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Sic fate e'er lang shall thee betide,
Tho' thou may gayly bloom a while;
ony common weed and vile. *
* The following are the old words of this song:
I do confess thou ’rt smooth and fair,
And I might have gone near to love thee;
That lips could speak, had power to move thee:
I do confess thou’rt sweet, yet find
Thee such an unthrift of thy sweets,
That kisseth every thing it meets.
The morning rose, that untouch'd stands,
Arm’d with her briars, how sweetly smells !
Her sweet no longer with her dwells;
Such fate, ere long, will thee betide,
When thou hast handled been awhile!
And I shall sigh, while some will smile,
THE SOGER LADDIE.
The first verse of this is old; the rest is by Ramsay.—The tune seems to be the same with a slow air, called Jacky Hume's Lament-or, The Hollin Buss-or, Ken ye what Meg o' the Mill has gotten?
WHERE WAD BONIE ANNIE LIE.
The old name of this tune is—
Whare'll our Gudeman lie.
A silly old stanza of it runs thus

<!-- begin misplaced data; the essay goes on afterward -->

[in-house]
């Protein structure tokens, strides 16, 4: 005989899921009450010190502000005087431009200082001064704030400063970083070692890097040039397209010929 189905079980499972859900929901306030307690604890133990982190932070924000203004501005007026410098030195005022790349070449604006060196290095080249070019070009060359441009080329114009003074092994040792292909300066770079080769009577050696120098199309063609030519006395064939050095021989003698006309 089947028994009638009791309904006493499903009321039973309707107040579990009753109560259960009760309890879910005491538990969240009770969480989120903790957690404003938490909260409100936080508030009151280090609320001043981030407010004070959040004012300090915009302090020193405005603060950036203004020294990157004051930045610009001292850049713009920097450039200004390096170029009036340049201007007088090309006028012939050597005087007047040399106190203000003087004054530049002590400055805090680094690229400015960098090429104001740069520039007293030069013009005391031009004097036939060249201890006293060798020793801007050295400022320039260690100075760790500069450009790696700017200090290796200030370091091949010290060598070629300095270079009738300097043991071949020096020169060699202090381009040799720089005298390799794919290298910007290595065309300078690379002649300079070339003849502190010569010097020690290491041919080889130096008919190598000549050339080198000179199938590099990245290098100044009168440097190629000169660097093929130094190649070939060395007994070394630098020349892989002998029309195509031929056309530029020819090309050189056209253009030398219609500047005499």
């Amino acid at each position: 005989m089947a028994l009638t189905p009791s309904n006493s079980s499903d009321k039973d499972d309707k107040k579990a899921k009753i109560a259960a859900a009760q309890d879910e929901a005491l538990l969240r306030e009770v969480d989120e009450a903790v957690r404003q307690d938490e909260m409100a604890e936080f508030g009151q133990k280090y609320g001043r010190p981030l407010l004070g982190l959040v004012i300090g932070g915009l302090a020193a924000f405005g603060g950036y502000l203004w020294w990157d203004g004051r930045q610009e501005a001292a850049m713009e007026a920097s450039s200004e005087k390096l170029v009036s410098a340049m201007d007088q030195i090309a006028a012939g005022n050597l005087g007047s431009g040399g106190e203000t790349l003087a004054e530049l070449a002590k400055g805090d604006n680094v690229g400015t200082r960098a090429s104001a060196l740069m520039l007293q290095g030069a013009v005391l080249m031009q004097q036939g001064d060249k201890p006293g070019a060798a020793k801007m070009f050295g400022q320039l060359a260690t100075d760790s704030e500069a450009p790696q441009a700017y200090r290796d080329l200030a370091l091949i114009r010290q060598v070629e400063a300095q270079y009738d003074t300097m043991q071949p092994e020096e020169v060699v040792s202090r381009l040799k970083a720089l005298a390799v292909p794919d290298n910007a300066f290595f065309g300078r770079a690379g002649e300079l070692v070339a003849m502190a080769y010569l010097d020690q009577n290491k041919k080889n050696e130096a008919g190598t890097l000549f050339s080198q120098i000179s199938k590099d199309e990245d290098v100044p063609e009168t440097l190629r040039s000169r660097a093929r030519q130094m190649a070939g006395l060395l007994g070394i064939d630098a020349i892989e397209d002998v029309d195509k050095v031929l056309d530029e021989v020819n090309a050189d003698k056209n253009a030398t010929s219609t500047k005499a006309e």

O whare'll our gudeman lie,
Gudeman lie, gudeman lie,
Till he shute o'er the simmer?
This song may be seen in Playford's Select Ayres, 1659, folio, under the title of a Song to a forsaken Mistresse.
It is also printed in Ellis's Specimens of the early English Poets, vol. iii. p. 395.
Up amang-the hen-bawks,
The hen-bawks, the hen-bawks,
Amang the rotten timmer.
I have seen an interlude acted at a wedding to this tune, called, The Wooing of the Maiden.These entertainments are now much worn out in this part of Scotland.---Two are still retained in Nithsdale, viz. Silly puir auld Glenae; and this one, The Wooing of the Maiden.
AS I CAM DOWN BY YON CASTLE WA'.
This is a very popular Ayrshire song.
As I cam down by yon castle wa',
And in by yon garden green,
But the flower-borders were us between.
A bonie bonie lassie she was,
For to have such a pretty bride as thee.
To have such a pretty bride as me!
Young man ye are sairly mista'en; Tho' ye were king o' fair Scotland,
I wad disdain to be your queen.
Talk not so very high, bonnie lass,
O talk not so very, very high ; The man at the fair that wad sell,
He maun learn at the man that wad buy.
I trust to climb a far higher tree,
And herry a far richer nest:
Humility wad set thee best.
0, FOR ANE AND TWENTY, TAM.
Tune- The MOUDIEWORT.
This song is mine.
An' O, for ane and twenty, Tam!
An' hey, sweet ane and twenty, Tam!
An' I saw ane and twenty, Tam!
They snool me sair, and haud me down,
And gar me look like Blundie,* Tam!
And then comes ane and twenty, Tam!
An O, for ane and twenty, Tam!
An' hey, sweet ane and twenty, Tam! Pll learn
kin a rattlin sang,
*“ This looks just like Jock Blunt himsel."
This is commonly said of a person who is out of countenance at a disappointment.-Jamieson.